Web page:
08/10/19, David Marquet

Guest blog: David Marquet September 2019

Intent Based Leadership, events, David Marquet

It was great being in Edinburgh again! I really enjoyed the time I spent talking with the senior executives and influencers from across Scotland and the UK at the event organised by Remarkable – our exclusive delivery partner of Intent-Based Leadership in the UK and Republic of Ireland – and leading Scottish law firm Anderson Strathern.  

Scotland is a particularly important place for me, not only because we have Scottish ancestors and my parents both went to Carnegie Mellon University, but because Scotland is where James Watt invented the first viable steam engine that heralded in the Industrial Revolution. The impact of that was momentous in terms of the quality of human life and language. But our language needs to go through another revolution or else it will anchor us to Industrial Age workplace culture.

We're all trying to do the right thing and be the best leaders that we can, but sometimes the outcomes aren't what we want them to be. If you're like me, often it's our own language that we’re frustrated with. I felt like I was programmed to react in certain ways. For example, if someone told me “Hey, you're wrong,” then I would argue my case, defend my position and explain why I wasn't wrong. In general, I would respond, react, reply. I would run the Industrial Age play.

When it comes to leadership, this is not the most useful response. It would be more useful to be curious about what the other person means. What is it that they see that we don't see and what is it that they know that we don't know - and to enquire about that. I felt what I needed to do was reengineer these Industrial Age plays into a new playbook.

Here’s why. The focus of the Industrial Revolution was on doing and a special kind of doing that benefitted from reducing variability. The Industrial Revolution that James Watt started was a manufacturing revolution and manufacturing views variability as an enemy. So the organisation, the people, the way we sat, the way we talked, and the way we ran meetings were all designed to reduce variability.

You can also replace the word variability with the word diversity, diversity of thought. So what we need to do is read, replace, or reprogram these reduce-variability plays with embrace-variability plays because what we want now is creative thinking; and variability is an ally of creative thinking. Our relationship to variability has changed but we're stuck running Industrial Age reduce-variability plays in an embrace-variability game, so we have less than successful outcomes.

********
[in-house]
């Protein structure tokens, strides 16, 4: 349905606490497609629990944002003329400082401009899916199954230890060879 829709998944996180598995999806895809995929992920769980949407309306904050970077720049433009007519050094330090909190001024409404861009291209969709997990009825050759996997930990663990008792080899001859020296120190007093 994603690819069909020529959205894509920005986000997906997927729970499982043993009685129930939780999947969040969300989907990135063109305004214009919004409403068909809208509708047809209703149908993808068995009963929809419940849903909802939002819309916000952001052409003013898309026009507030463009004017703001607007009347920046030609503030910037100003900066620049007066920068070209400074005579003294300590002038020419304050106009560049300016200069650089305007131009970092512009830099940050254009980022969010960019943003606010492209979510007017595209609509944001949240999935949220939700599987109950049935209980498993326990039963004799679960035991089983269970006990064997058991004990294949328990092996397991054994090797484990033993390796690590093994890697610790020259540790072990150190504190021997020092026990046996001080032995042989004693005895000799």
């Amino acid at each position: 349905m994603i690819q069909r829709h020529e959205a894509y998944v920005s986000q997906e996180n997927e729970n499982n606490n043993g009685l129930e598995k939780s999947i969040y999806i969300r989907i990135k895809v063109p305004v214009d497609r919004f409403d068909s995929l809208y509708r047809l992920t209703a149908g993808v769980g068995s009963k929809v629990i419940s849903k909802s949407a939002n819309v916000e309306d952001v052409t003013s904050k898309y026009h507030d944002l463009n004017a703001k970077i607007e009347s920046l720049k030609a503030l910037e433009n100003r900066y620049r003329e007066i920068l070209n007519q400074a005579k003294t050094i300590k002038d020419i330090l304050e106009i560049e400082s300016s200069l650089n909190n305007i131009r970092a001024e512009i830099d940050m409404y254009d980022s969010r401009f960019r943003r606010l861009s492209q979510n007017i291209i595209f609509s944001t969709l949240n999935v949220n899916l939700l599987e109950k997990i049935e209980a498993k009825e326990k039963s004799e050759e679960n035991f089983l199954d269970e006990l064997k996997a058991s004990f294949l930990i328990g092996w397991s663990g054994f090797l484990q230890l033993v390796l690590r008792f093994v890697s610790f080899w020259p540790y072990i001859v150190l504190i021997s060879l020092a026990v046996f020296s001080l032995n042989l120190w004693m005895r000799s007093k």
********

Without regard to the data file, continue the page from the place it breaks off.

I view this new playbook as a re-engineer of the language we use. We need to ditch the Industrial Age language that bakes in top-down command-and-control leadership not by choice but because it is the way we have been taught to communicate.

My new book, Leadership is Language builds on my last book, Turn the Ship Around!, where I told the story of abandoning the leader-follower framework and empowering my crew on the USS Santa Fe to turn the worst performing submarine to the best performer in the US naval fleet.  We talk about how we can achieve better norms and rhythms for decision-making and execution through six building blocks of language re-engineering.  Here are six basic plays from the Industrial Revolution we need to rescript.  The new and old plays are…

These new plays lay out the operational rhythm between decision-making and execution as grounded in the language we use.

Scotland is full of insightful, enterprising, strong leaders breaking new ground and leading the way,  from housing associations to public bodies and everything in between. Just as the Scotsman James Watt launched a formidable new chapter in humanity with the Industrial Revolution, we need another revolution, this time taking us past the old language.  I’m confident Scotland will play just as prominent a role in this new workplace language and culture revolution – ultimately creating better lives for millions of humans.

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